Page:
Protest and Revolution in Chisinau, Moldova. I have been witness to protests more than a handful of times. I have traipsed through multiple demonstrations in Bangkok, watching both Yellow and Red shirts protest against the government. I have seen Maoists protestors stream through the streets of Kathmandu. And saw the beginnings of the recent protests in June of 2015 in Yerevan before they exploded.
Bearing witness to these events has been a matter of circumstance and simple timing. Upon arriving in Chisinau, Moldova I checked into my archaic-Soviet, Chisinau Hotel and headed out to explore the capital on Sunday October 4, 2015.
Before arriving in Moldova, I has perused the news and was aware of some protests taking place over corruption. Moldova was a former province that gained its independence in 1991 when the Soviet Union crumbled. Moldova is comfortably ensconced in Eastern Europe, a country of less than four million. It is considered the poorest country in Europe with a per capita income of less than $5,000.
Many ex-Soviet republics have succumbed to color-coded revolutions. Ukraine had the Orange Revolution, Georgia had the Rose Revolution, and Kyrgyzstan the Tulip Revolution. Upon coming upon over 10,000 protestors gathered in Great National Assembly Square. I quickly wondered if I was to watch the next revolution in the ex-Soviet Union.
In the heart of Chisinau, in the Great National Assembly Square surrounded by the Arch of Triumph and one side and the Government House on the other, a mass had gathered. In the Sunday sun, a stage was filled with impassioned voices. Colorful Moldovan flags fluttered over the crowd. The throng chanted “Victory! Early elections!” and “Down with the mafia!” in unison at the urging of the speaker centered on the stage. And why were they gathered here?
Corruption. Frustration and anger. Like many other countries, there is a lack of rule of law in Moldova. A country that was born from the destruction of the Soviet Union and does not have the historical institutions that govern in the West that provide a framework for stability. In Moldova, $1.5 billion has been stolen from three national banks. The banks are now under the administration of the government, who was required to pay for the missing money with Moldovan’s reserves. This theft has contributed to a weakening of the Moldovan Lei and inflation of goods. This directly effects the day-to-day lives of Moldovans. Frustration has boiled over, the people are demanding an investigation, resignation of many government officials, and calls for early elections. Moldovans I spoke with at the protest expressed their anger that the system is stacked against them while oligarchs pilfer the country without fear of retribution.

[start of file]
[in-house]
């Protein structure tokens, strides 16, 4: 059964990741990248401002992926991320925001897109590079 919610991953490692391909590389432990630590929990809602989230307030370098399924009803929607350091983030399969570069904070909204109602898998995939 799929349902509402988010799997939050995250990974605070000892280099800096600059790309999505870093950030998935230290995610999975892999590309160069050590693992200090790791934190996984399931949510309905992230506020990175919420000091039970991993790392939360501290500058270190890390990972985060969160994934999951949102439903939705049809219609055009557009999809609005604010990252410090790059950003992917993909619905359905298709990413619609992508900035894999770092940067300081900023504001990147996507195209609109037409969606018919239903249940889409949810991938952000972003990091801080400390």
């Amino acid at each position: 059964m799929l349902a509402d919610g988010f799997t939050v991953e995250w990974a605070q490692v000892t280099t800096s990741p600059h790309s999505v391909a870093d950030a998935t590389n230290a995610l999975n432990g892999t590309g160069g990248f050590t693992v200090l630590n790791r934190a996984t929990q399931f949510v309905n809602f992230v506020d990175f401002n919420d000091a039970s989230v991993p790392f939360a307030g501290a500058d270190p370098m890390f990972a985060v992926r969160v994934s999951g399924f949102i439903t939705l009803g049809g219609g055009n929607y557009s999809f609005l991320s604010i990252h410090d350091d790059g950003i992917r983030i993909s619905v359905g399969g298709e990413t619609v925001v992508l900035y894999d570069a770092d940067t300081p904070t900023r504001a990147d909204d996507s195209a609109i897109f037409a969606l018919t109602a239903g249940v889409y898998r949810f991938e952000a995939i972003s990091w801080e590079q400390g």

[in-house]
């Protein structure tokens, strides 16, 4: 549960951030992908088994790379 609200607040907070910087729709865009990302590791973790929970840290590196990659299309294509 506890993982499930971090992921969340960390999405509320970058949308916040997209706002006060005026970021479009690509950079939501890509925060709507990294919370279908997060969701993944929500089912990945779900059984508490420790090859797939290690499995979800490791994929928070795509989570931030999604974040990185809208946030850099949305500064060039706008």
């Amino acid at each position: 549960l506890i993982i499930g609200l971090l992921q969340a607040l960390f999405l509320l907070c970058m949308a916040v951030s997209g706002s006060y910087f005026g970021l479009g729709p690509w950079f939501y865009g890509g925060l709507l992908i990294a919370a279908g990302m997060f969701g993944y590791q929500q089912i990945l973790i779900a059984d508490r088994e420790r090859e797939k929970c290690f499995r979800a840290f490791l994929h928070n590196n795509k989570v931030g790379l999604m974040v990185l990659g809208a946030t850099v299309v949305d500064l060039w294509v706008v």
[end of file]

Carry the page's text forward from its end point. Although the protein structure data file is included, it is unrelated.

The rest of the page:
The crowd was estimated from 10,000-20,000 and this was the fifth consecutive weekend of protest. The Government House was ringed with hundreds and hundreds of police. I was surprised that Moldova was able to muster such a large display of police. The crowd was diverse, with old pensioners, young families, to teenagers. The throng was engaged and interacting with the multiple speakers on the stage. As the speeches ended, the protestors marched down the main thoroughfare of Stephen cel Mare.
After thirty minutes of marching through the capital the throng surrounded a non-descript office building, the Global Business Centre. The owner of this building is one of Moldova’s oligarchs. He is a symbol of the injustice in this country and suspected of being involved in the theft of banks’ monies. The building was surrounded with hundreds of members of law enforcement and including heavily armored riot police.
I watched the protestors’ anger grow as they surged forward and pushed the lines of the police protesting the building. On the side of the building were a group of female police, their arms weaved together. Their faces stoic with fear peeking through. I stared at their manicured nails and footwear. They were simply tools of the state, who needed to collect their subsistence paycheck. I felt they had no desire to be at the protest defending the oligarch’s building, while being screamed at by their fellow citizens.
Nearby the Global Business Centre was a reserve of police officers. I viewed an attractive blonde woman in a black dress with her phone in video mode berate the police. She had no fear as she screamed. Speaking with her, she shared with me that she was a teacher and would be sharing these videos with her students. She told me of her rage against this corrupt government.
At the Global Business Centre, the fury boiled over. The crowd surged through the police line. In one section, a black railing was ripped from its cement foundation. Fights and scuffles broke out. Fists ere thrown. I felt the energy increase. Fortunately, there was no escalation of violence, such as gunfire.
As I watched a line of riot police fall into formation, fear poured through me. I hid behind a car for protection. While I wanted to witness these protests I was also very aware that this event could turn very violent in a minute’s notice.
As the day turned to late afternoon, the crowd eventually dispersed. We will see what the future holds for the citizens of Moldova.